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The Transhumanist Movement

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Abstract

This chapter lays out a “roadmap” of the transhumanist movement. It identifies the people who conceived and founded it as well as the organisations that have gradually been set up to promote the aims of transhumanism and transhumanist declarations. These elements will make it possible to piece together the various concepts in order to define the aims of transhumanism as accurately as possible.

Keywords

  • Transhumanists (definition of)
  • Transhumanist organisations
  • Bioliberals
  • Bioluddites

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Notes

  1. 1.

    With regard to its recurrence in Huxley’s work, Harrison and Wolyniak have stated that the term first really appears in 1951 in a text entitled “Knowledge, Morality and Destiny”, the result of two conferences held in Washington on 19 and 20 April 1951 and then published with the same title in the magazine Psychiatry (Harrison & Wolyniak, 2015).

  2. 2.

    Against Bostrom’s views, cf. More (2010, 1–4). An issue of the Journal of Evolution and Technology is devoted entirely to the analysis of the relationship between the Nietzschean superman and transhumanism. To reconcile the two opposing positions, it could be said that, without Nietzsche, a philosophy of the Übermensch would probably not have been possible, but at the same time, his idea of the man of the future is quite different and even opposite to that of the posthumanists. However, Nietzsche was the subject of a heated debate on the presence of a view compatible with transhumanism in his work: cf. Sorgner (2009). A long and comprehensive discussion of Nietzsche’s possible enlistment by transhumanists is conducted by Hauskeller, who denies that this is legitimate (Hauskeller, 2016, 75–84).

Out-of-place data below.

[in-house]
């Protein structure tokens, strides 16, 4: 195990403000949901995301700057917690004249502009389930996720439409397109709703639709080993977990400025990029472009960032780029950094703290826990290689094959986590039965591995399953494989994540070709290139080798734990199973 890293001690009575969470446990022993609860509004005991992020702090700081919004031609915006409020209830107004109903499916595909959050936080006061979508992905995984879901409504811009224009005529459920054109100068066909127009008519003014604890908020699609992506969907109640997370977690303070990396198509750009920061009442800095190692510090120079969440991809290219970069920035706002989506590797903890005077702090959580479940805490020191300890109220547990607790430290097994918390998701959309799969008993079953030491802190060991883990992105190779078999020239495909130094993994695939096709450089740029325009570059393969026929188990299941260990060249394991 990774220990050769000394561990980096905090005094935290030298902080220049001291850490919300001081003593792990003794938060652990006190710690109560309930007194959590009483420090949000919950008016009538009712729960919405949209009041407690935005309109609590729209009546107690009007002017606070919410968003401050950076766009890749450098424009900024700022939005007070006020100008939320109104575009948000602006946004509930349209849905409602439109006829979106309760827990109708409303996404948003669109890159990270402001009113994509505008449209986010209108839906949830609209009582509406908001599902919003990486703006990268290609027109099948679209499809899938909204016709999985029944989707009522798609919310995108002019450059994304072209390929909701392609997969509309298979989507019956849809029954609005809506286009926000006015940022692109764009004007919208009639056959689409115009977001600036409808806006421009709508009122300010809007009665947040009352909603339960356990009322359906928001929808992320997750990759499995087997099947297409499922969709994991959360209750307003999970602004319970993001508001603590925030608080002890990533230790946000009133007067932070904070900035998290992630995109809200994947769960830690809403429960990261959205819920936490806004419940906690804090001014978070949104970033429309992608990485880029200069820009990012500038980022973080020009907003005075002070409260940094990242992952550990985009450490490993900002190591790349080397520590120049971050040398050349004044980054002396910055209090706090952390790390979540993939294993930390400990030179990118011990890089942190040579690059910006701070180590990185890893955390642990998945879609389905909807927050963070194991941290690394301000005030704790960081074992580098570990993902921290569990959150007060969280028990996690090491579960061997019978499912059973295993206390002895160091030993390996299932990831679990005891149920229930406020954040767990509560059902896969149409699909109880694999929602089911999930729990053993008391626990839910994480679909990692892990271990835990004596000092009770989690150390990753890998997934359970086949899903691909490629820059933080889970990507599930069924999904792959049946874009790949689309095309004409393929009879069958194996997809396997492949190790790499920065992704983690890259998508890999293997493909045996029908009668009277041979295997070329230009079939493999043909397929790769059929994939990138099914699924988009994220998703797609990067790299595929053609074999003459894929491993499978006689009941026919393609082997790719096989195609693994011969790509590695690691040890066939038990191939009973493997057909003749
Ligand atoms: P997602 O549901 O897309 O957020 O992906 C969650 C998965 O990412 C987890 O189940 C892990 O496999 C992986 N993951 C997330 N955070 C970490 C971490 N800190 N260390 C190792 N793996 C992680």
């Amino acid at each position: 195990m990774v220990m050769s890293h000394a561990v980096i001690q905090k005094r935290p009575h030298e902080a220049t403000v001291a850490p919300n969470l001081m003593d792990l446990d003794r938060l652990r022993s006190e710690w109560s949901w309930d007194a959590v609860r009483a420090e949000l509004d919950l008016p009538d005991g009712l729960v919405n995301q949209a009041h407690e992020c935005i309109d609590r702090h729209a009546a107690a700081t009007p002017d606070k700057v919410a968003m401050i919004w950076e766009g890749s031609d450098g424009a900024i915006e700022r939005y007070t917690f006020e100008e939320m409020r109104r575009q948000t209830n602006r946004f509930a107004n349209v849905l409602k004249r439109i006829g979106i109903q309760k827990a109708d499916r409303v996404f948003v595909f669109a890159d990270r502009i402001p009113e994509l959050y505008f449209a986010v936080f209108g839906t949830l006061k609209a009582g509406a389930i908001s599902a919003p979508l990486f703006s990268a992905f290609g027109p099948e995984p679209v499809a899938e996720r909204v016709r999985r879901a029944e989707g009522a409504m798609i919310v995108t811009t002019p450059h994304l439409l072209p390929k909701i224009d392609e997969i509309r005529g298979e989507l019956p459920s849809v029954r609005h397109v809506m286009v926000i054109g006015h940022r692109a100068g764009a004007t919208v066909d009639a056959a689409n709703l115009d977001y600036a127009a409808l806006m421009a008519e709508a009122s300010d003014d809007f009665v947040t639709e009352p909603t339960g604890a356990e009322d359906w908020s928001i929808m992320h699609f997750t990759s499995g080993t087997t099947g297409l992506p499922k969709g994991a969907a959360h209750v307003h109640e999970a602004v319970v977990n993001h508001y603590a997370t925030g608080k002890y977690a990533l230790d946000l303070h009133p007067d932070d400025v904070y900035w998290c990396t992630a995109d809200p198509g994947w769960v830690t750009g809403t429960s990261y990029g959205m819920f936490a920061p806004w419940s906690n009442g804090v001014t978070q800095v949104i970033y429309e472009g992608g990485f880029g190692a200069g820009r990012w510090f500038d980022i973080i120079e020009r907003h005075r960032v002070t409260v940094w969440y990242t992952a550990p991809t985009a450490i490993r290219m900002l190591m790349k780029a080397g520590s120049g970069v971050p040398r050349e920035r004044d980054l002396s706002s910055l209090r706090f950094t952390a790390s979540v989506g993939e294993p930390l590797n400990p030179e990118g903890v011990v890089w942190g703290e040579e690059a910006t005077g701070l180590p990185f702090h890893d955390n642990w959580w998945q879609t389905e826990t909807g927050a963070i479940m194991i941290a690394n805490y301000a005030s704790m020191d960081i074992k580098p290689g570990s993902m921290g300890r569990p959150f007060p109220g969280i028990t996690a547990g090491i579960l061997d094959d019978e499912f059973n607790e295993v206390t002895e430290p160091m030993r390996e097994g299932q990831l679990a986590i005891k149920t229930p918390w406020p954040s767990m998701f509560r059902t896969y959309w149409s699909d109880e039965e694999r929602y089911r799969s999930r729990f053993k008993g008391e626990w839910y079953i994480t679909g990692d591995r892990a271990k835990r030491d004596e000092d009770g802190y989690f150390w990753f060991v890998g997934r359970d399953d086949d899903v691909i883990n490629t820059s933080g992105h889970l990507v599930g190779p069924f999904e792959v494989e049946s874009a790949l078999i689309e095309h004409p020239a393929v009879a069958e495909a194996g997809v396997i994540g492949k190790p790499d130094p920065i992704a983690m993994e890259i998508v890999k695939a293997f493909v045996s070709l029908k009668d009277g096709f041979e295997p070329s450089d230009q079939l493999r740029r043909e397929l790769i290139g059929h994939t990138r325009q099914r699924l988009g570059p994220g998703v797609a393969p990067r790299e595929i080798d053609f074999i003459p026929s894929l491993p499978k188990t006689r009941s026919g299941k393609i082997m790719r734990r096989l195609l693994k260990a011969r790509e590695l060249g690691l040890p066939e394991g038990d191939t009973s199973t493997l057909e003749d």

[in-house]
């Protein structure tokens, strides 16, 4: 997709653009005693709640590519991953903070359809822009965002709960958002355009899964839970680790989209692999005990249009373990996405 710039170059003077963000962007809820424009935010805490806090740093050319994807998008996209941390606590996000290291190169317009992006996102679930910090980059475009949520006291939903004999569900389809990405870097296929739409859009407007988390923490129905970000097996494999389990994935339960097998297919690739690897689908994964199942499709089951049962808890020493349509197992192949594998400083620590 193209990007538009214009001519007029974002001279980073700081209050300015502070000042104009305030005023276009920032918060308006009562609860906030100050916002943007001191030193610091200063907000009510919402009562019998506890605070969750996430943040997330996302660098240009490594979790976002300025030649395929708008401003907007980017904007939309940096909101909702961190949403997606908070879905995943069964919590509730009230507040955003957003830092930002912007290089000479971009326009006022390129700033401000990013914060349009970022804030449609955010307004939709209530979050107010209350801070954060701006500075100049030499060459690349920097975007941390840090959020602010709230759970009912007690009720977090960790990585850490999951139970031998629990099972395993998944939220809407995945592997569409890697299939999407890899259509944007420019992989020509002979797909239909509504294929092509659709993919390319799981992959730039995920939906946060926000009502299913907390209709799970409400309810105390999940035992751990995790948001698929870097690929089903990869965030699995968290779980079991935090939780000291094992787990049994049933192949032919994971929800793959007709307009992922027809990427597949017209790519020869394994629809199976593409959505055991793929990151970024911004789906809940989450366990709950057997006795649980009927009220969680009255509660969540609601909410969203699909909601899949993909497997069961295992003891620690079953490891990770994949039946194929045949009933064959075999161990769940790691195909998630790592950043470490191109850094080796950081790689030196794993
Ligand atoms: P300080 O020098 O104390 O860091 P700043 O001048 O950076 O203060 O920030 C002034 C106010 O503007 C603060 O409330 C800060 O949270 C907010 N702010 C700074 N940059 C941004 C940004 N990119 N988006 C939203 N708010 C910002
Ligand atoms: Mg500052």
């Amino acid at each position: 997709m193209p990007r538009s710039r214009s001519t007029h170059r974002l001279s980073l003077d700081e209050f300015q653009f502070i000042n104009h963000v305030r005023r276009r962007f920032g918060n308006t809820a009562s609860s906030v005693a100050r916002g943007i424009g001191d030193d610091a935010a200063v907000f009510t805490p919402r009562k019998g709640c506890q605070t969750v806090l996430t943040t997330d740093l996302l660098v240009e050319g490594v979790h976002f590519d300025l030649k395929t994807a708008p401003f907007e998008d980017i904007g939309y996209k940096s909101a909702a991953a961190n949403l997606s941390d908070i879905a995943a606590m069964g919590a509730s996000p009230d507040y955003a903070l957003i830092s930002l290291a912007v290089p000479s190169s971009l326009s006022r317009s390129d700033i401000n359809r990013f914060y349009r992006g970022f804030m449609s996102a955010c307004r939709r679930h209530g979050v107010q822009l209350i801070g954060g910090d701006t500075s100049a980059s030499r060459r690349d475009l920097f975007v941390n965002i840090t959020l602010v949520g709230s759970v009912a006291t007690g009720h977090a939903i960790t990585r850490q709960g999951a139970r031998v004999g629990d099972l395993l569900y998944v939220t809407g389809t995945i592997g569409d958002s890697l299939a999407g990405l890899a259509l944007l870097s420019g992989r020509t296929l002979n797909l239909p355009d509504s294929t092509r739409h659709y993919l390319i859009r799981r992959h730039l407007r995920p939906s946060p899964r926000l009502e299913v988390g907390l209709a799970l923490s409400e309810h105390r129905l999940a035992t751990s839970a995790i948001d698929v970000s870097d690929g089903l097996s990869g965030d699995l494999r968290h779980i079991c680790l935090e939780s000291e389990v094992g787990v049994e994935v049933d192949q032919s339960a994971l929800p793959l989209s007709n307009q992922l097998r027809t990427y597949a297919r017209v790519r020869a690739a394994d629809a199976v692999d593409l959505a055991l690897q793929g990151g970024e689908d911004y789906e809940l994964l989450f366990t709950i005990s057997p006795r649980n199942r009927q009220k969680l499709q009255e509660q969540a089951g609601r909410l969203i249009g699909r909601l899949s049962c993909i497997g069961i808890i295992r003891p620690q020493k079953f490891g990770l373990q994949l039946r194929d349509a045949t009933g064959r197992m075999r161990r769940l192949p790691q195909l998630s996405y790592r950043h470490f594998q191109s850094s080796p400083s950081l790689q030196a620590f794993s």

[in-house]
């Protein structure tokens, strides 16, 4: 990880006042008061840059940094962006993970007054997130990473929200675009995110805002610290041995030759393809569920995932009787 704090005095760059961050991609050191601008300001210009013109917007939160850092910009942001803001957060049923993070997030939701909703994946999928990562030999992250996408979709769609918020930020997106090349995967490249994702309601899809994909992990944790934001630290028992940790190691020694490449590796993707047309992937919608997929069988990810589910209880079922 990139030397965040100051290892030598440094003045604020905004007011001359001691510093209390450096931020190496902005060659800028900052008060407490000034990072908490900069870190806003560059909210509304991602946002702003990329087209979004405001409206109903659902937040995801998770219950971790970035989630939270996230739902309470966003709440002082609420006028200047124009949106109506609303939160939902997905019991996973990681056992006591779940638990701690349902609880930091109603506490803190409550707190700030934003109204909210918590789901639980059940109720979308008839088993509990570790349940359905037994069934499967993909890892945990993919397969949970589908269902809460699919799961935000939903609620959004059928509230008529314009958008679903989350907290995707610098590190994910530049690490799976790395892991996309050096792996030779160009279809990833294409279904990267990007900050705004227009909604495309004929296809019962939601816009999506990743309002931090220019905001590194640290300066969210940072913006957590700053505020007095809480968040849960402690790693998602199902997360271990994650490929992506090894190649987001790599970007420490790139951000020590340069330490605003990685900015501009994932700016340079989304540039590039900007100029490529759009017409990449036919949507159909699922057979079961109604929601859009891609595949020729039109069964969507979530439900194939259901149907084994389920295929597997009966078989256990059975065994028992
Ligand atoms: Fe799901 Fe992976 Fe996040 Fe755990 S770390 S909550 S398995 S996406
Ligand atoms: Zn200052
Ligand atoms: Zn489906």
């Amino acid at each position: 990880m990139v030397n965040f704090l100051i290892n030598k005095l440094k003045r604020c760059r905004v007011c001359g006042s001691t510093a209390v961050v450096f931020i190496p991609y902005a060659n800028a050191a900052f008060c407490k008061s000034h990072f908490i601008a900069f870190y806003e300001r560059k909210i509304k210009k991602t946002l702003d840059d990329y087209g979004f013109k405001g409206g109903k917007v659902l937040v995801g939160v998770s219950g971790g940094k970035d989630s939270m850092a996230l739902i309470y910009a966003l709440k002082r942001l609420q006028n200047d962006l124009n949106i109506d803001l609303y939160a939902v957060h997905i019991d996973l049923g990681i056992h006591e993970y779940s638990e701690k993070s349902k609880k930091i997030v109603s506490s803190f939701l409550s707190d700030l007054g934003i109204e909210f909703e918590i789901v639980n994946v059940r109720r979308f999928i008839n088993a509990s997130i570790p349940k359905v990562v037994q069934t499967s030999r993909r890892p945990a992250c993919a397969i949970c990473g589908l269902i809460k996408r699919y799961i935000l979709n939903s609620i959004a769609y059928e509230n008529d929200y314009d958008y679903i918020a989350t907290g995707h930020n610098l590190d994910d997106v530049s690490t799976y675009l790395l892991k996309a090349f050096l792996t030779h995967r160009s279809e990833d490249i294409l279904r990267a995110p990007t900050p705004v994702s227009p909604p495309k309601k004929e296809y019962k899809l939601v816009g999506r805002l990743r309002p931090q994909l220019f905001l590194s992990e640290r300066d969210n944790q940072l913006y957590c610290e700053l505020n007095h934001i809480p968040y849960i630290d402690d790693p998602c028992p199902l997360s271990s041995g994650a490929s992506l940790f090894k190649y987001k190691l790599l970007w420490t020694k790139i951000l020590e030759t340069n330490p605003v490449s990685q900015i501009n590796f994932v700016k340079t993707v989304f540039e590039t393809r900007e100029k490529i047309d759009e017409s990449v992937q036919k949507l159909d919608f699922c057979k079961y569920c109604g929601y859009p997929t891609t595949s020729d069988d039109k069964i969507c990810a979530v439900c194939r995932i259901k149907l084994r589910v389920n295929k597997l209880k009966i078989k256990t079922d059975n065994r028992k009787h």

3. 3.

    As also pointed out by Sorgner (2009). Bostrom correctly observes that it may well be true that “the signs that FM saw as indicative of transhuman status included prostheses, plastic surgery, intensive use of telecommunications, a cosmopolitan outlook and a globetrotting lifestyle, androgyny, mediated reproduction (such as in vitro fertilisation), absence of religious belief, and a rejection of traditional family values”, but it is quite a stretch to then define a “posthuman” because “it was never satisfactorily explained why somebody who, say, rejects family values, has a nose job, and spends a lot of time on jet planes is in closer proximity to posthumanity than the rest of us” (Bostrom, 2005a, 13–14).

  4. 4.

    Extropy is “the extent of a living or organisational system’s intelligence, functional order, vitality, energy, life, experience, and capacity and drive for improvement and growth. Extropy is not a rigorously defined technical term in philosophy or science; in a metaphorical sense, it simply expresses the opposite of entropy”. These early lines suggest a never denied interest in science fiction as one of the main sources of inspiration for transhumanism: the first usage of the term “extropy” to indicate a potential transhuman destiny for humanity is in fact found in a 1983 novel by Diane Duane, The Wounded Sky, from which the first season of the television series Star Trek: The Next Generation, episode “Where No One Has Gone Before”, was adapted.

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Correspondence to Francesco Paolo Adorno .

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Adorno, F.P. (2021). The Transhumanist Movement. In: The Transhumanist Movement. Palgrave Macmillan, Cham. https://doi.org/10.1007/978-3-030-82423-5_2

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  • DOI: https://doi.org/10.1007/978-3-030-82423-5_2

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